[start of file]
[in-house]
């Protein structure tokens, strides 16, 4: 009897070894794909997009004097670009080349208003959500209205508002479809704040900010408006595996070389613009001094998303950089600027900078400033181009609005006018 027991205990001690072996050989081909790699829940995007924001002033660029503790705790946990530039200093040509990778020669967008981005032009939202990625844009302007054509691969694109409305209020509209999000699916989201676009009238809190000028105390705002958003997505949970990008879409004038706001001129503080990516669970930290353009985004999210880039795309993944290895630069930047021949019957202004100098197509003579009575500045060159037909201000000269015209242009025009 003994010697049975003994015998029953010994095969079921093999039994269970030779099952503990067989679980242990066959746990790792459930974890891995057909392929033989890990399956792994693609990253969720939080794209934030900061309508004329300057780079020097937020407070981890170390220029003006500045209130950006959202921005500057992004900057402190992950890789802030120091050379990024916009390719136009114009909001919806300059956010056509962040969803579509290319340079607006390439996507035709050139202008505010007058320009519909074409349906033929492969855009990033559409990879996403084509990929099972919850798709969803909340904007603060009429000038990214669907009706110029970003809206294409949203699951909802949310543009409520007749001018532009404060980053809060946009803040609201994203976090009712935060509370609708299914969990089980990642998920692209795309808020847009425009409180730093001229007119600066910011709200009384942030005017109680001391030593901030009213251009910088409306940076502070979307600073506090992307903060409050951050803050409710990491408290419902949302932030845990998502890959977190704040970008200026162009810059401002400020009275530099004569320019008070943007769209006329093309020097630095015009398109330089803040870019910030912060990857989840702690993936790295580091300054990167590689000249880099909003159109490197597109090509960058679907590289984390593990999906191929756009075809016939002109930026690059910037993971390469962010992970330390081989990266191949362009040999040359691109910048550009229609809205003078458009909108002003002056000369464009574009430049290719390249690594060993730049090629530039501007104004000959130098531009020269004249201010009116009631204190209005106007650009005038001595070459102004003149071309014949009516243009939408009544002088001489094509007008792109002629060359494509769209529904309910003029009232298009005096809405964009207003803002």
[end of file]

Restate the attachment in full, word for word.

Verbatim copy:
[in-house]
């Protein structure tokens, strides 16, 4: 009897070894794909997009004097670009080349208003959500209205508002479809704040900010408006595996070389613009001094998303950089600027900078400033181009609005006018 027991205990001690072996050989081909790699829940995007924001002033660029503790705790946990530039200093040509990778020669967008981005032009939202990625844009302007054509691969694109409305209020509209999000699916989201676009009238809190000028105390705002958003997505949970990008879409004038706001001129503080990516669970930290353009985004999210880039795309993944290895630069930047021949019957202004100098197509003579009575500045060159037909201000000269015209242009025009 003994010697049975003994015998029953010994095969079921093999039994269970030779099952503990067989679980242990066959746990790792459930974890891995057909392929033989890990399956792994693609990253969720939080794209934030900061309508004329300057780079020097937020407070981890170390220029003006500045209130950006959202921005500057992004900057402190992950890789802030120091050379990024916009390719136009114009909001919806300059956010056509962040969803579509290319340079607006390439996507035709050139202008505010007058320009519909074409349906033929492969855009990033559409990879996403084509990929099972919850798709969803909340904007603060009429000038990214669907009706110029970003809206294409949203699951909802949310543009409520007749001018532009404060980053809060946009803040609201994203976090009712935060509370609708299914969990089980990642998920692209795309808020847009425009409180730093001229007119600066910011709200009384942030005017109680001391030593901030009213251009910088409306940076502070979307600073506090992307903060409050951050803050409710990491408290419902949302932030845990998502890959977190704040970008200026162009810059401002400020009275530099004569320019008070943007769209006329093309020097630095015009398109330089803040870019910030912060990857989840702690993936790295580091300054990167590689000249880099909003159109490197597109090509960058679907590289984390593990999906191929756009075809016939002109930026690059910037993971390469962010992970330390081989990266191949362009040999040359691109910048550009229609809205003078458009909108002003002056000369464009574009430049290719390249690594060993730049090629530039501007104004000959130098531009020269004249201010009116009631204190209005106007650009005038001595070459102004003149071309014949009516243009939408009544002088001489094509007008792109002629060359494509769209529904309910003029009232298009005096809405964009207003803002």